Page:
It is important to know when the 180 window for filing a Federal Rail Safety Act complaint opens. This is from OSHA’s Summary explaining its Final Rules for FRSA cases:

To be timely, a complaint must be filed with OSHA within 180 days of when the alleged violation occurs. This is considered to be when the retaliatory decision has been both made and communicated to the employee. In other words, the limitations period commences once the employee is aware or reasonably should be aware of the employer’s decision to take an adverse action, not when the employee learns of the retaliatory nature of the action.

This means railroad workers who are subjected to an adverse action after engaging in protected activity must assume that adverse action is retaliatory and file a FRSA complaint with OSHA within 180 days. For example, if a worker raises a safety concern, and then is subjected to a disciplinary charge, that worker must assume the charge is retaliatory and file a FRSA complaint no later than 180 days after learning of the charge.

Now comes a district court decision confirming that once the 180 day window has closed, it cannot be reopened for the same adverse action. In Sweatt v. Union Pac. R.R. Co., 2016 U.S.Dist LEXIS 3609 (ND Ill January 12, 2016), the Railroad refused to pay for surgery necessitated by an employee’s work related injury. Well over 180 days later, the employee repeated his demand that the Railroad pay for the surgery and the Railroad again refused. It was only after the second denial for the same surgery that the employee filed a FRSA complaint with OSHA. The Court rejected such an attempt to reopen the 180 window because the Railroad’s second denial “changed nothing” and “did not injure the employee afresh.”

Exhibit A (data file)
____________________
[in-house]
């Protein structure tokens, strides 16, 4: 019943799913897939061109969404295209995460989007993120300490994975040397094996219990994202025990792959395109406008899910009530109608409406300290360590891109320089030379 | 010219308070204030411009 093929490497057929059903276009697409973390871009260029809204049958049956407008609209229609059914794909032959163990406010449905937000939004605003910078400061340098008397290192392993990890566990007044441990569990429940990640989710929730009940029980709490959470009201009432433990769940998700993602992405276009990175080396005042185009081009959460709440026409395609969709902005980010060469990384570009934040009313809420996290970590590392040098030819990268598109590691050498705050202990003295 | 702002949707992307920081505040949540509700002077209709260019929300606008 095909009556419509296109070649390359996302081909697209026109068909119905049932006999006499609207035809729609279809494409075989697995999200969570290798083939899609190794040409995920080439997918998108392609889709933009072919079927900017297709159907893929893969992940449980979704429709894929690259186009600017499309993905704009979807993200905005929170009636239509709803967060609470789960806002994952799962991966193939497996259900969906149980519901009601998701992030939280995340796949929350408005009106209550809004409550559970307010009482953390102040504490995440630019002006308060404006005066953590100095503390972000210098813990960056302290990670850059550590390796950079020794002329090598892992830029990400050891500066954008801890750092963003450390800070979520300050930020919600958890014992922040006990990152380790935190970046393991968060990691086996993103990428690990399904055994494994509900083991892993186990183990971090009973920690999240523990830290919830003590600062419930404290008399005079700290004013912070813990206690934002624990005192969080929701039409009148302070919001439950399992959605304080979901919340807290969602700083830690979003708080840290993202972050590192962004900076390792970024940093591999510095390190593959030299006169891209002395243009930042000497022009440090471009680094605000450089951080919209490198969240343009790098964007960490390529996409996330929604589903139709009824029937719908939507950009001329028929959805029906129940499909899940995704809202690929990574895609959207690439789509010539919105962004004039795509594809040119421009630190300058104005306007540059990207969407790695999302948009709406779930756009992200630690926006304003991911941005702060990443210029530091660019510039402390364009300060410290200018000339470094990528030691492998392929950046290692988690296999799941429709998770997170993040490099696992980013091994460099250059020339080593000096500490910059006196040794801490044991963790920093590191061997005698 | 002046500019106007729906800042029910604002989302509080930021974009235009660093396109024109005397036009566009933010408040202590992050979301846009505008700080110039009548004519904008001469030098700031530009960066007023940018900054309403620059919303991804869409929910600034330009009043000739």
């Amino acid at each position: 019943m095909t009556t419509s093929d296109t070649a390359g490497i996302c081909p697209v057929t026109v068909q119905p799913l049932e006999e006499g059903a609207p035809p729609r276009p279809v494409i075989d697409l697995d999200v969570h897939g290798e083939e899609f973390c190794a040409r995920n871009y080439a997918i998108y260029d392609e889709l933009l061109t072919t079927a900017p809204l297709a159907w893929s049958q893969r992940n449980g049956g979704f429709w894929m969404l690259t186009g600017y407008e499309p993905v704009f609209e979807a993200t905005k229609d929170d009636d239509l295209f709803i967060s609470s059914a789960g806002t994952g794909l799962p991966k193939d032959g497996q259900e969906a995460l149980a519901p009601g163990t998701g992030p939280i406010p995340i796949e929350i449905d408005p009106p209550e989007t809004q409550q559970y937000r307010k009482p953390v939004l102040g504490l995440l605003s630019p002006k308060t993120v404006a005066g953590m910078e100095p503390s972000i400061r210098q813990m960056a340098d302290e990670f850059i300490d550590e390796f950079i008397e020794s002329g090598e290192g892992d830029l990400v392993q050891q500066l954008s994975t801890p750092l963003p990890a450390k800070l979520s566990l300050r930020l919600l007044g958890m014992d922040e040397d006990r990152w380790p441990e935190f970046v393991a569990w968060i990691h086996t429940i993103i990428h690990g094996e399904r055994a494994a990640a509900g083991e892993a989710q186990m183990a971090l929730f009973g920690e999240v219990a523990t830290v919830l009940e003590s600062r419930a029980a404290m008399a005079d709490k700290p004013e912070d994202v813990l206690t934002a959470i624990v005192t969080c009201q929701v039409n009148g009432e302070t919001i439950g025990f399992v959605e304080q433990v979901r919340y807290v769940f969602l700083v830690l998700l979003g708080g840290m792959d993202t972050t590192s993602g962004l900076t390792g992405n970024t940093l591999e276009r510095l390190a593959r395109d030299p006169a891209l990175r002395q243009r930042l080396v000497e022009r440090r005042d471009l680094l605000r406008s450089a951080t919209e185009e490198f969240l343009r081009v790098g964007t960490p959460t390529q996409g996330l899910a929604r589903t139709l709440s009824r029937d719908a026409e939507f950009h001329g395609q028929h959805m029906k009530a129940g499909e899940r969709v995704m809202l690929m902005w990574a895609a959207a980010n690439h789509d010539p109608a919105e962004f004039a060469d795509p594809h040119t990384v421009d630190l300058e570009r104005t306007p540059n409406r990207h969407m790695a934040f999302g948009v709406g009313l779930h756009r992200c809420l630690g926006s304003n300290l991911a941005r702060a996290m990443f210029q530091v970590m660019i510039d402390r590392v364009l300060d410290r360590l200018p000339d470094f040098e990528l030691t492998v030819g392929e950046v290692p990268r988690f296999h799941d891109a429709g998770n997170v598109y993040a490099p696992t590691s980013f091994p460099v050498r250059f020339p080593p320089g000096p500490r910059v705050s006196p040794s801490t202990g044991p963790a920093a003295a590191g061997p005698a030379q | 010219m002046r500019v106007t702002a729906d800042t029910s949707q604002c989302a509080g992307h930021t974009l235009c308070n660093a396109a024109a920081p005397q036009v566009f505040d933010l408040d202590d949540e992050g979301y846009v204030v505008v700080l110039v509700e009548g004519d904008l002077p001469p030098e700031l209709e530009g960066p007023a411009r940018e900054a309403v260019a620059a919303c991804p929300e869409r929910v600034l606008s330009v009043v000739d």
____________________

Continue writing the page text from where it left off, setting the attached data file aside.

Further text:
So, employees must be aware that a 180 window opens for each “discrete act” of retaliation. Such discrete acts include the filing of disciplinary charges, suspension, termination, failure to promote, denial of transfer, or refusal to hire. The window opens when the employee learns of such a discrete act, and closes 180 days later. And once closed, the window cannot be reopened for that same adverse act.

What is the take away for railroad workers? Whenever they are targeted for adverse actions after engaging in protected activity, they should consult with a knowledgeable union rep or attorney to confirm whether a FRSA complaint must be filed with OSHA.

Here is the full text of Sweatt v. Union Pacific Railroad Company. For more on Section 20109 of the FRSA, go to the Rail Whistleblower Library.